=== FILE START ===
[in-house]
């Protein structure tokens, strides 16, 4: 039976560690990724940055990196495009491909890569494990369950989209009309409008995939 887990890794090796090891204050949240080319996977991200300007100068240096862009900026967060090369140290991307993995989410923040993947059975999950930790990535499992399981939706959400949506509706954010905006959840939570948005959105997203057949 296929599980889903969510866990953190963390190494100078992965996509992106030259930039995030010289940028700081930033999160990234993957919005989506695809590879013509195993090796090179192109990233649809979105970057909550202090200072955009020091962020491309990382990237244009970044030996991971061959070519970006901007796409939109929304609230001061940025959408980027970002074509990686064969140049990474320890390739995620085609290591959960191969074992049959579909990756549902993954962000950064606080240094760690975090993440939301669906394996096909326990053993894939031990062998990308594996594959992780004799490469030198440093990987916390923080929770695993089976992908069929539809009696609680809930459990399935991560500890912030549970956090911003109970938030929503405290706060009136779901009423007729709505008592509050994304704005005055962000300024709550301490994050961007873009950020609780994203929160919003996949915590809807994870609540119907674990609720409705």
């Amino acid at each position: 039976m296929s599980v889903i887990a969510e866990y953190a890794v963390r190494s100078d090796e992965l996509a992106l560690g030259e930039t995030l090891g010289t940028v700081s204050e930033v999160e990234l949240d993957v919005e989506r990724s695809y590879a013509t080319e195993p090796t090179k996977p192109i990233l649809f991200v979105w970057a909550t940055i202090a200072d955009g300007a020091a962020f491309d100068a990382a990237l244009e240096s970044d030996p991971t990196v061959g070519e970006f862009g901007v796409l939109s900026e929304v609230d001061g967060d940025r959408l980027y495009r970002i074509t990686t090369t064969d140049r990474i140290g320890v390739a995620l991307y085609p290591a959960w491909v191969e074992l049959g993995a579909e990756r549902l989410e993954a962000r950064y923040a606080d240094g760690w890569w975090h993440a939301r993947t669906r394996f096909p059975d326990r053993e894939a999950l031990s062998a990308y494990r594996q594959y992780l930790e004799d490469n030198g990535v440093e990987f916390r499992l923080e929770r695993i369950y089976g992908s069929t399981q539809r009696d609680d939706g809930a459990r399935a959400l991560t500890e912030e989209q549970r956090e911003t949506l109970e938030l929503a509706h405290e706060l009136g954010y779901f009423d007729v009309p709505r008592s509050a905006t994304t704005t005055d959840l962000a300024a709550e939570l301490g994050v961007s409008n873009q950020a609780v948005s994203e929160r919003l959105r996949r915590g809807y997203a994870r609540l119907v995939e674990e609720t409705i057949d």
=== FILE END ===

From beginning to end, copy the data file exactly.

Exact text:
[in-house]
């Protein structure tokens, strides 16, 4: 039976560690990724940055990196495009491909890569494990369950989209009309409008995939 887990890794090796090891204050949240080319996977991200300007100068240096862009900026967060090369140290991307993995989410923040993947059975999950930790990535499992399981939706959400949506509706954010905006959840939570948005959105997203057949 296929599980889903969510866990953190963390190494100078992965996509992106030259930039995030010289940028700081930033999160990234993957919005989506695809590879013509195993090796090179192109990233649809979105970057909550202090200072955009020091962020491309990382990237244009970044030996991971061959070519970006901007796409939109929304609230001061940025959408980027970002074509990686064969140049990474320890390739995620085609290591959960191969074992049959579909990756549902993954962000950064606080240094760690975090993440939301669906394996096909326990053993894939031990062998990308594996594959992780004799490469030198440093990987916390923080929770695993089976992908069929539809009696609680809930459990399935991560500890912030549970956090911003109970938030929503405290706060009136779901009423007729709505008592509050994304704005005055962000300024709550301490994050961007873009950020609780994203929160919003996949915590809807994870609540119907674990609720409705």
């Amino acid at each position: 039976m296929s599980v889903i887990a969510e866990y953190a890794v963390r190494s100078d090796e992965l996509a992106l560690g030259e930039t995030l090891g010289t940028v700081s204050e930033v999160e990234l949240d993957v919005e989506r990724s695809y590879a013509t080319e195993p090796t090179k996977p192109i990233l649809f991200v979105w970057a909550t940055i202090a200072d955009g300007a020091a962020f491309d100068a990382a990237l244009e240096s970044d030996p991971t990196v061959g070519e970006f862009g901007v796409l939109s900026e929304v609230d001061g967060d940025r959408l980027y495009r970002i074509t990686t090369t064969d140049r990474i140290g320890v390739a995620l991307y085609p290591a959960w491909v191969e074992l049959g993995a579909e990756r549902l989410e993954a962000r950064y923040a606080d240094g760690w890569w975090h993440a939301r993947t669906r394996f096909p059975d326990r053993e894939a999950l031990s062998a990308y494990r594996q594959y992780l930790e004799d490469n030198g990535v440093e990987f916390r499992l923080e929770r695993i369950y089976g992908s069929t399981q539809r009696d609680d939706g809930a459990r399935a959400l991560t500890e912030e989209q549970r956090e911003t949506l109970e938030l929503a509706h405290e706060l009136g954010y779901f009423d007729v009309p709505r008592s509050a905006t994304t704005t005055d959840l962000a300024a709550e939570l301490g994050v961007s409008n873009q950020a609780v948005s994203e929160r919003l959105r996949r915590g809807y997203a994870r609540l119907v995939e674990e609720t409705i057949d």